Magazines are wonderful things. But there is a difference between them and daily newspapers. The newspaper says "this happened today," and frankly that's enough to justify the paper's existence. The magazine, by definition, is an analysis and commentary on events -- and for that reason, magazines are weekly or monthly events, not dailies. At their best, magazines are informed opinion -- each of those a separate requirement. But they are always a matter of opinion. And that's what the Times showcased on its front pages. A magazine of opinion.
The problem, from a business model standpoint, is that the Times is not a magazine. It is a daily. In order to price its product as the daily news, however, the Times has very deliberately asserted that its opinions are actually facts. We Pajamas Media reader/media critics tend to think of that as a political move, and it is. But it is also firmly located in the business model of a newspaper turning itself into a magazine -- but trying to grapple with daily publication. It promotes itself as offering the facts, and charges for its front-page opinions as thought they were facts.
What's the pricing issue, then? Facts are expensive. Opinion is cheap. And cocooning your elite audience in its own pre-formed emotional connections is cheapest of all. Facts are expensive to gather, produce, research, report -- at least if they are new facts, or facts not already in the stream of discourse. That should have been the Times' competitive advantage, as Glenn Reynolds and other new media types have said to the deaf MSM ears for years. New facts are worth paying for. By the time facts have entered the stream of written opinion, they have already been discounted to practically zero. Especially in competition with the Web, where so many bloggers write pretty well, thank you, and for free; opinion is not a value added product. Opinionification is commodification, and commodity pricing will not pay the rent in Manhattan.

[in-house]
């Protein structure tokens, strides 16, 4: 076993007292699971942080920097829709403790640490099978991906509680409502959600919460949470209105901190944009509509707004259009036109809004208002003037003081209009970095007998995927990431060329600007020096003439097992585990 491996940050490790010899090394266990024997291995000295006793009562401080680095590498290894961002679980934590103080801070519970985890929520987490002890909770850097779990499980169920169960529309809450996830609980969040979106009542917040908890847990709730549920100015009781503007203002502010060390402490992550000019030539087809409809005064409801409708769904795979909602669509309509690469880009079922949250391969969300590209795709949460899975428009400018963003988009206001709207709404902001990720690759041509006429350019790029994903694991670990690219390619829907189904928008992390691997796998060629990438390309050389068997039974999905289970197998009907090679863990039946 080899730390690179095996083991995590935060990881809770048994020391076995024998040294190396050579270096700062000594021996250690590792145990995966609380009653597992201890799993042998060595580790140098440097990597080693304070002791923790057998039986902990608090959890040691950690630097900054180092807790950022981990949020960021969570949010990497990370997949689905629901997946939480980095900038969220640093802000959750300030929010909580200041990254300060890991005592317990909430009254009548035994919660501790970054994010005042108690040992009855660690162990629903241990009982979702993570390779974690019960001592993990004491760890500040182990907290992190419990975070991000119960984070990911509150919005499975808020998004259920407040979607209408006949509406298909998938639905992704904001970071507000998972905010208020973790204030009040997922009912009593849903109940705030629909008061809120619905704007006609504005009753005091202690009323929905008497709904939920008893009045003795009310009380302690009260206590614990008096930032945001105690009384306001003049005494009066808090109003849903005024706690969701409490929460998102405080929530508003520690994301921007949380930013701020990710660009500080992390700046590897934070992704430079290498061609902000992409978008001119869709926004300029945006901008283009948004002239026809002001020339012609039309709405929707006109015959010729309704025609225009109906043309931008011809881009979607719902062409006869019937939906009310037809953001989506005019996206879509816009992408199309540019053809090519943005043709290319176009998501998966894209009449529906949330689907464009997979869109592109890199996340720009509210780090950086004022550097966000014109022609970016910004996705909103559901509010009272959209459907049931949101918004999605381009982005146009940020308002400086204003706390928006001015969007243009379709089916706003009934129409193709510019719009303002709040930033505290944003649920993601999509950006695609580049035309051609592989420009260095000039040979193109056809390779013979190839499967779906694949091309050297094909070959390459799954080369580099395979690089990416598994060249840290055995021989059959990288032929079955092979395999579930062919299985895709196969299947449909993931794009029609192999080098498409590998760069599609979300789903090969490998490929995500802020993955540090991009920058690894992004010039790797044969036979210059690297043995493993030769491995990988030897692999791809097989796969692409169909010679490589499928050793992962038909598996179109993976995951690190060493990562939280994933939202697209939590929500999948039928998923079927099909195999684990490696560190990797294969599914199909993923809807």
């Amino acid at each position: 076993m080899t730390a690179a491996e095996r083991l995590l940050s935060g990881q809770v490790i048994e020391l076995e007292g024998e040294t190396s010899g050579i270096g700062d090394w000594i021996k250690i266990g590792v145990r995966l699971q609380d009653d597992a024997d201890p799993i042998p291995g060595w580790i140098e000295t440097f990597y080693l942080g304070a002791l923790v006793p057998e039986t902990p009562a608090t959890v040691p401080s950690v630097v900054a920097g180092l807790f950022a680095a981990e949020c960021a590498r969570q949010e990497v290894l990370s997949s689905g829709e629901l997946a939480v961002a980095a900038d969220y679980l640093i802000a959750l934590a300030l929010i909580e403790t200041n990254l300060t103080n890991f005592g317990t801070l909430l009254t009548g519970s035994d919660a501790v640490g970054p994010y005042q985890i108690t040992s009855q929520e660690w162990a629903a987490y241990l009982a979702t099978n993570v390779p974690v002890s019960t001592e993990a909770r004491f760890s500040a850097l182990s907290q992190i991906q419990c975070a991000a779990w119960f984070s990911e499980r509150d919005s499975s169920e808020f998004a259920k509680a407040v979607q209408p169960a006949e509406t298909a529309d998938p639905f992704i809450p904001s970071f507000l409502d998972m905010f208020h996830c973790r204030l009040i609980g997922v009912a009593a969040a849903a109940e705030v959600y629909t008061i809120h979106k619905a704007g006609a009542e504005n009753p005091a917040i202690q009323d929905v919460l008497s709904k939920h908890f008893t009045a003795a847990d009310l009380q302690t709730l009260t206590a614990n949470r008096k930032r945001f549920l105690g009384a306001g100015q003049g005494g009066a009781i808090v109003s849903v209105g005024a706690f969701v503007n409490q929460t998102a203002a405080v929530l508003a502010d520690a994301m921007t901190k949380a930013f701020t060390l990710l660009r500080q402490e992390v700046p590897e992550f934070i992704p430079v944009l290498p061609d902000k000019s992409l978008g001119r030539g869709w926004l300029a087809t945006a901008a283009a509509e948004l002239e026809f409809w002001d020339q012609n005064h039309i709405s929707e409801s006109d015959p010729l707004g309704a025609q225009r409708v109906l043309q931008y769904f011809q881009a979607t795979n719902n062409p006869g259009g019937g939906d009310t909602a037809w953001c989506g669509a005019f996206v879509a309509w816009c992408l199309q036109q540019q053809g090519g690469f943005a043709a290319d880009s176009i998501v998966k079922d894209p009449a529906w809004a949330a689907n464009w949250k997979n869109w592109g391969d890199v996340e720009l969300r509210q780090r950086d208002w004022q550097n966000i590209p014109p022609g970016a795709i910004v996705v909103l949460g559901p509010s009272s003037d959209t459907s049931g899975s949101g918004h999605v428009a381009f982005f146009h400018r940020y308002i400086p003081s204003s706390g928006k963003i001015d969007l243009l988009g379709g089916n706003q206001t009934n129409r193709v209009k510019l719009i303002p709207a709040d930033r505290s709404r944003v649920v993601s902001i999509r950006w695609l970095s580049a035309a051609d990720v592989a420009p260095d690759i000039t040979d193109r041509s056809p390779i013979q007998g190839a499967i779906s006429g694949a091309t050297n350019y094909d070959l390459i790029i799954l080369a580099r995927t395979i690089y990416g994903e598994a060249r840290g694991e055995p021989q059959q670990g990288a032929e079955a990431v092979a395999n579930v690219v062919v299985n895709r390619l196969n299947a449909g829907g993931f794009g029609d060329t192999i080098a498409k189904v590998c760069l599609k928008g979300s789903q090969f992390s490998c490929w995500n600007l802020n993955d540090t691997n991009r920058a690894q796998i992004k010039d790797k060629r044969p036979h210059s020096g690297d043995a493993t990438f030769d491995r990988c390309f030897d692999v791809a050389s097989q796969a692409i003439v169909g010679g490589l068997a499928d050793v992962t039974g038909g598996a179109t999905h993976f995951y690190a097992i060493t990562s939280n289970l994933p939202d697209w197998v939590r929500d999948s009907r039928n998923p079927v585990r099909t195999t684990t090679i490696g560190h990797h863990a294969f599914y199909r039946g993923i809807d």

The Times therefore had sound business reasons, not just political ones, for moving so heavily to try and price its cheap-to-produce, commodified opinions on the front page as "news" for which it could charge a higher price as facts. But in the end, the Web upturned all of that anyway. The Times had become a daily magazine, but it was pricing itself as though it were about the facts. It could market itself nationally because distribution and production costs had fallen -- but they could not fall as far as the Internet's near zero costs of distribution. This should be a wonderful thing, reducing costs of distribution, if the entire newspaper simply went online -- except for one thing. What advertisers are willing to pay online is a pittance compared to print ads in the Times, and readers aren't willing to pay for it directly at all.
The routinely sensible Times' media columnist, David Carr, notes that more than 90 percent of the newspaper industry's revenues still "derives from the print product." A single newspaper ad in the printed newspaper might pay "many thousands of dollars," whereas the equivalent online ad might bring in a mere "$20 for each 1,000 customers who sees it." The online advertising revenue stream won't support the print product, including all the reporters, editors, (supposed) fact checkers, and assorted staff that one might need if producing a newspaper based around facts. The easy conclusion, of course, is that a newspaper that is actually a magazine doesn't really need all those people, and that is clearly the conclusion that the Times has reached, at least as far as the long term is concerned.